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Miniature methods for a monumental task

By Emily Humble, 13th March 2023

Monitoring the elasmobranch trade is crucial but not always possible using observational data alone. Our ability to visually assign species to a bag full of fins might be getting better, but the emergence of markets for “non-fin” products like meat and oil presents new challenges. Sometimes you need to dive deeper. Sometimes you need DNA.

Workshop participants and instructors, from left to right: Professor Rob Ogden (University of Edinburgh), Frankie Sitam (Malaysian National Wildlife Forensics Laboratory), Dr Gayashani Sandamalika (Wayamba University of Sri Lanka), Frank Banda (Zambian Central Veterinary Research Institute), Pagoda Arachchige Dona Lanikika Anjani (Blue Resources Trust, Sri Lanka), Dr Emily Humble (University of Edinburgh), Ana Martinez Lopez (University of Edinburgh). Photo © Dr Emily Humble

But there is one big problem. So many of the world’s shark fishing nations have little infrastructure for doing genetic analysis. This is because, for a long time, DNA sequencing has relied on big pieces of equipment that are expensive to source and expensive to run. This is now changing. With the development of a hand-held and portable machine called the MinION, it is now possible to sequence DNA in practically any location in a very short period.

Dr Gayashani Sandamalika inspecting PCR products in the lab.

One country that desires to incorporate genetic testing into the routine monitoring of shark and ray fisheries is Sri Lanka. So, with support from the Save Our Seas Foundation and the Shark Conservation Fund, we set out to make this happen, starting with a MinION sequencing workshop at the University of Edinburgh in the UK. We invited two scientists from our Sri Lankan partners, Blue Resources Trust and Wayamba University. Wildlife forensic practitioners from Zambia and Malaysia joined them. Two weeks were carefully planned and expertly taught so that our participants could confidently go from sample to species identification using reagents and the cutting-edge equipment they could access back home. These steps involved the fiddly and, at times, the nerve-wracking procedure of ‘loading the MinION,’ to learning how to decipher the output using bioinformatic pipelines. We also squeezed in a trip to the cold, windy, but wonderful Scottish coastline.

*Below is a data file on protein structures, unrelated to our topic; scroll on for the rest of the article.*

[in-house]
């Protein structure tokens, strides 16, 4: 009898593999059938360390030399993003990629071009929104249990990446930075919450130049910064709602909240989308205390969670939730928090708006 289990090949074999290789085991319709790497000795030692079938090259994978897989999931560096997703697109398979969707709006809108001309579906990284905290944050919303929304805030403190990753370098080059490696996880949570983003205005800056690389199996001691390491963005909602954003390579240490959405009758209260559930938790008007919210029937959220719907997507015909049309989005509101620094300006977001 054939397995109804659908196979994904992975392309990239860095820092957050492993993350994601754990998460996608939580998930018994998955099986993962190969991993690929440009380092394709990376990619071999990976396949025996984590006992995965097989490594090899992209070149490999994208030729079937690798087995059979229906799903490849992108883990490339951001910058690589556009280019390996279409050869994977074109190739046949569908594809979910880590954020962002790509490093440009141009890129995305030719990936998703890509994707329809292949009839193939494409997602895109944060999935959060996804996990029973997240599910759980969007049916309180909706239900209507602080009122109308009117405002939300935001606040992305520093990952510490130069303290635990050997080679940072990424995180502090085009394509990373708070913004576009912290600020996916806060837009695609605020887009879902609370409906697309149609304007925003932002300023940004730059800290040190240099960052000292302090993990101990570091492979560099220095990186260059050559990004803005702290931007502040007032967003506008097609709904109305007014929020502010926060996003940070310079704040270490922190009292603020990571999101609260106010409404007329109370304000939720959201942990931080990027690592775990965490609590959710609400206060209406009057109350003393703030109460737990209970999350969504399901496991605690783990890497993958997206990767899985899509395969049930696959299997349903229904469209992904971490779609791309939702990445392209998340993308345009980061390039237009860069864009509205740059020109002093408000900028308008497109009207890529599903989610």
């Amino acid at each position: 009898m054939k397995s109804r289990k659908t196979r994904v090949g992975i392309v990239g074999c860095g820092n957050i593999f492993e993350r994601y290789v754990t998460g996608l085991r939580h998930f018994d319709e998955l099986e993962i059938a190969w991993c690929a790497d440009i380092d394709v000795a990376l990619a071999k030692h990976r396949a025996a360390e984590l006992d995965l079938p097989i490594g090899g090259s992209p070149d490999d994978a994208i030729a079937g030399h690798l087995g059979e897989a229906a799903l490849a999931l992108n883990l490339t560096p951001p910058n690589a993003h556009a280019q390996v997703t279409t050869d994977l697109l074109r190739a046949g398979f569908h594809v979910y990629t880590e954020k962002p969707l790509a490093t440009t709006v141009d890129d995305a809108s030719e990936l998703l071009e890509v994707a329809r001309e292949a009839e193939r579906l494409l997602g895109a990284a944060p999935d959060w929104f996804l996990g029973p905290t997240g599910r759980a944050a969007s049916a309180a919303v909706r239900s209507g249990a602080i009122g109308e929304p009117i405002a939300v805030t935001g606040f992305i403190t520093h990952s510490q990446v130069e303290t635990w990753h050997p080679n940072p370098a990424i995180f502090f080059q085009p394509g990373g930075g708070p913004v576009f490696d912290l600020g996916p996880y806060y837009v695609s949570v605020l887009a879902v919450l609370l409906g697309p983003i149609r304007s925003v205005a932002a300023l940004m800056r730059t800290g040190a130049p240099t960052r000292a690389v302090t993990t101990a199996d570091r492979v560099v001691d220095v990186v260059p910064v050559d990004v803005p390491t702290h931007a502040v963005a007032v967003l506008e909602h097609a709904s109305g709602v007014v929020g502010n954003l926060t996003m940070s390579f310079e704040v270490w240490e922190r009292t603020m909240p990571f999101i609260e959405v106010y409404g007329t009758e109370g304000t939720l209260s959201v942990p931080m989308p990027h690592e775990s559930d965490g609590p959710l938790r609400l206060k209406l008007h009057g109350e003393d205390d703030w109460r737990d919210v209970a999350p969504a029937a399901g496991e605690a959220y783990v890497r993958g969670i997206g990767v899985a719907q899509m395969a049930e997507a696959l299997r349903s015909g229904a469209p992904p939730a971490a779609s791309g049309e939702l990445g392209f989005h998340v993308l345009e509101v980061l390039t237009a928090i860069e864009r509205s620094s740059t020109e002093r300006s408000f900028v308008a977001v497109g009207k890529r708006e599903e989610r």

Oxford Nanopore Technologies MinION sequencing device.

Fast-forward a couple of months, and Blue Resources Trust is now well on its way to transforming a once-empty room at their remote field station into a fully-fledged genetics laboratory. This week, Master’s student and workshop participant Lankika Anjani has been carrying out DNA extractions and is getting the MinION ready for its maiden sequencing run. Before too long, Blue Resources Trust will be in a position to respond to requests from customs and fisheries departments for DNA analysis, will start tackling tricky samples like meat and oil, and will hopefully serve as a leading example of how valuable democratising biodiversity genomics can be.

Workshop participants troubleshooting the bioinformatics pipeline.

Sourcing reagents and equipment for such a remote location has, at times, felt like a monumental task, and we will no doubt face challenges ahead. However, with shark populations plummeting worldwide, for a remote research station to have the capacity to perform in-country DNA-based fisheries monitoring is something of a monumental achievement.

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